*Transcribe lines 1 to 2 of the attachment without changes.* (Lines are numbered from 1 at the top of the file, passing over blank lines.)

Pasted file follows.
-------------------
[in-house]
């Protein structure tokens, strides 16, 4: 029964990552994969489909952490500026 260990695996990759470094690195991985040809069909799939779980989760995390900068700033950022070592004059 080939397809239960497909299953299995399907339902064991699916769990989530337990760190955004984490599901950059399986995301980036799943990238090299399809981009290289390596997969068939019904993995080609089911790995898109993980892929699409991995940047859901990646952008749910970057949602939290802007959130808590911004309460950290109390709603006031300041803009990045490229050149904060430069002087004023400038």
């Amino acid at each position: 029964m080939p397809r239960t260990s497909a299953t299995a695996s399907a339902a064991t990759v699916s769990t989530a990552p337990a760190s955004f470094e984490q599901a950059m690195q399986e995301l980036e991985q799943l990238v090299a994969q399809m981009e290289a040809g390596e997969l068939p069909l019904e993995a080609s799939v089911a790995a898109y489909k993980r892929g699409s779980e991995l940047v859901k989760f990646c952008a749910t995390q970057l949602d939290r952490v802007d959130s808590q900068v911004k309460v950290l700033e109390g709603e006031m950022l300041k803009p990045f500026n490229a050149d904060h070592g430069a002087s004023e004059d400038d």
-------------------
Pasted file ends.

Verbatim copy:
[in-house]
């Protein structure tokens, strides 16, 4: 029964990552994969489909952490500026 260990695996990759470094690195991985040809069909799939779980989760995390900068700033950022070592004059 080939397809239960497909299953299995399907339902064991699916769990989530337990760190955004984490599901950059399986995301980036799943990238090299399809981009290289390596997969068939019904993995080609089911790995898109993980892929699409991995940047859901990646952008749910970057949602939290802007959130808590911004309460950290109390709603006031300041803009990045490229050149904060430069002087004023400038």